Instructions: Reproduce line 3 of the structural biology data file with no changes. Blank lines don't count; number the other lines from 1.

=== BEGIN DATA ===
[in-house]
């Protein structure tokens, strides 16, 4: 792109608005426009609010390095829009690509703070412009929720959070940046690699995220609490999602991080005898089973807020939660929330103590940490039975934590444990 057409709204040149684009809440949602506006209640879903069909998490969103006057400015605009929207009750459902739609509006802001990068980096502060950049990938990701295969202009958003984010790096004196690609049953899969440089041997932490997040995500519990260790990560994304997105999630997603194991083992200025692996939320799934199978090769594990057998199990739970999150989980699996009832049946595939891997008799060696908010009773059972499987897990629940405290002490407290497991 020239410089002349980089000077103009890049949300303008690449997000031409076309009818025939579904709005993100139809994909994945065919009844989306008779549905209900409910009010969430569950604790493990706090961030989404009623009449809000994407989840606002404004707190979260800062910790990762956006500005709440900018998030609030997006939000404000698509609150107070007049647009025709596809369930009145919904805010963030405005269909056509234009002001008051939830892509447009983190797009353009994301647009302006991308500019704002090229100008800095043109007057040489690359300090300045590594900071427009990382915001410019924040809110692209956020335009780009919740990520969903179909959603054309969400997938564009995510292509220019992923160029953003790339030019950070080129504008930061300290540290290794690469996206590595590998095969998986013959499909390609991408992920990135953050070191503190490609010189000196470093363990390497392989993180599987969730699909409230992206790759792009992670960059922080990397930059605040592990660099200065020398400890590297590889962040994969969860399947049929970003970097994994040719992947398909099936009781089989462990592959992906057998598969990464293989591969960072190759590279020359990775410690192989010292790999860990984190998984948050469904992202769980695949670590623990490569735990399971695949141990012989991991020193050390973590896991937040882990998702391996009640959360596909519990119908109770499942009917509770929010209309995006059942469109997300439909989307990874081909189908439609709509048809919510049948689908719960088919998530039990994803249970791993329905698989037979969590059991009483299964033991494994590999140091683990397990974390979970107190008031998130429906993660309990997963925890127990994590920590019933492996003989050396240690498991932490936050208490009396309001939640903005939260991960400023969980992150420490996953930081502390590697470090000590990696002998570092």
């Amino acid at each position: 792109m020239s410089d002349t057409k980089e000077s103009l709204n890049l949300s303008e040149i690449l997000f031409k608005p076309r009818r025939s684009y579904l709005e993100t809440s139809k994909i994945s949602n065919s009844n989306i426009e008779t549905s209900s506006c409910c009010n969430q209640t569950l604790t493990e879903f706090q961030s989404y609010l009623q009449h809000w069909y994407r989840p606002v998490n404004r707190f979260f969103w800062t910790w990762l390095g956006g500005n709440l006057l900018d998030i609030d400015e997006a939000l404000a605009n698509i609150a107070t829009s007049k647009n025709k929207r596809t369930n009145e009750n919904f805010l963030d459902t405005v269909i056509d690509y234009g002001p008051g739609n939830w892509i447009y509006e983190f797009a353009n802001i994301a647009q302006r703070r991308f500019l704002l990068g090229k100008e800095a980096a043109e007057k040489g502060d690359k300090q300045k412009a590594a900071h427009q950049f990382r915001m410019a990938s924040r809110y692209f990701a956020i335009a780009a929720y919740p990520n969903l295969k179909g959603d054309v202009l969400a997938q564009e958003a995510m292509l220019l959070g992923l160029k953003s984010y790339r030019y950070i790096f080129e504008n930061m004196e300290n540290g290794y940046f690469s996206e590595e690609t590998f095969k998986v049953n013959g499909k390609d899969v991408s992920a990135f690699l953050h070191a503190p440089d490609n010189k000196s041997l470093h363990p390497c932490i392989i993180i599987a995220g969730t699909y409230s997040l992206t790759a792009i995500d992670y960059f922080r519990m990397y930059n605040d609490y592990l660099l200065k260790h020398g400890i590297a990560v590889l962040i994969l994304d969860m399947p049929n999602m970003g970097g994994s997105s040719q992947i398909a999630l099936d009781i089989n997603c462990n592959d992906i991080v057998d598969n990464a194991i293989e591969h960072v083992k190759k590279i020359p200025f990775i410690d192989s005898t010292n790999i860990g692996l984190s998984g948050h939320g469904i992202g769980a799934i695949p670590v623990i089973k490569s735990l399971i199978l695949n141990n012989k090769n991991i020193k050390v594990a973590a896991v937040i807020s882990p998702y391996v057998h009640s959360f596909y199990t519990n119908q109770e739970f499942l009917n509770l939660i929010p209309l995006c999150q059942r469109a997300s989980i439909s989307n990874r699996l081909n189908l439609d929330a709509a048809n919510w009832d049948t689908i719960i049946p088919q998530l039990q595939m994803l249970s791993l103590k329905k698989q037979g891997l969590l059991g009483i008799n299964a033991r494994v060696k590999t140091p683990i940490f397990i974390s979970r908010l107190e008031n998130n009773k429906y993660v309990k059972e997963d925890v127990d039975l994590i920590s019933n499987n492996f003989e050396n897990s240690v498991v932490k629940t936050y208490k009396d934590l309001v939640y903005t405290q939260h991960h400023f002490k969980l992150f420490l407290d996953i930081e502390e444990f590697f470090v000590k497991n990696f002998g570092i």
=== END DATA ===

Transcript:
């Amino acid at each position: 792109m020239s410089d002349t057409k980089e000077s103009l709204n890049l949300s303008e040149i690449l997000f031409k608005p076309r009818r025939s684009y579904l709005e993100t809440s139809k994909i994945s949602n065919s009844n989306i426009e008779t549905s209900s506006c409910c009010n969430q209640t569950l604790t493990e879903f706090q961030s989404y609010l009623q009449h809000w069909y994407r989840p606002v998490n404004r707190f979260f969103w800062t910790w990762l390095g956006g500005n709440l006057l900018d998030i609030d400015e997006a939000l404000a605009n698509i609150a107070t829009s007049k647009n025709k929207r596809t369930n009145e009750n919904f805010l963030d459902t405005v269909i056509d690509y234009g002001p008051g739609n939830w892509i447009y509006e983190f797009a353009n802001i994301a647009q302006r703070r991308f500019l704002l990068g090229k100008e800095a980096a043109e007057k040489g502060d690359k300090q300045k412009a590594a900071h427009q950049f990382r915001m410019a990938s924040r809110y692209f990701a956020i335009a780009a929720y919740p990520n969903l295969k179909g959603d054309v202009l969400a997938q564009e958003a995510m292509l220019l959070g992923l160029k953003s984010y790339r030019y950070i790096f080129e504008n930061m004196e300290n540290g290794y940046f690469s996206e590595e690609t590998f095969k998986v049953n013959g499909k390609d899969v991408s992920a990135f690699l953050h070191a503190p440089d490609n010189k000196s041997l470093h363990p390497c932490i392989i993180i599987a995220g969730t699909y409230s997040l992206t790759a792009i995500d992670y960059f922080r519990m990397y930059n605040d609490y592990l660099l200065k260790h020398g400890i590297a990560v590889l962040i994969l994304d969860m399947p049929n999602m970003g970097g994994s997105s040719q992947i398909a999630l099936d009781i089989n997603c462990n592959d992906i991080v057998d598969n990464a194991i293989e591969h960072v083992k190759k590279i020359p200025f990775i410690d192989s005898t010292n790999i860990g692996l984190s998984g948050h939320g469904i992202g769980a799934i695949p670590v623990i089973k490569s735990l399971i199978l695949n141990n012989k090769n991991i020193k050390v594990a973590a896991v937040i807020s882990p998702y391996v057998h009640s959360f596909y199990t519990n119908q109770e739970f499942l009917n509770l939660i929010p209309l995006c999150q059942r469109a997300s989980i439909s989307n990874r699996l081909n189908l439609d929330a709509a048809n919510w009832d049948t689908i719960i049946p088919q998530l039990q595939m994803l249970s791993l103590k329905k698989q037979g891997l969590l059991g009483i008799n299964a033991r494994v060696k590999t140091p683990i940490f397990i974390s979970r908010l107190e008031n998130n009773k429906y993660v309990k059972e997963d925890v127990d039975l994590i920590s019933n499987n492996f003989e050396n897990s240690v498991v932490k629940t936050y208490k009396d934590l309001v939640y903005t405290q939260h991960h400023f002490k969980l992150f420490l407290d996953i930081e502390e444990f590697f470090v000590k497991n990696f002998g570092i």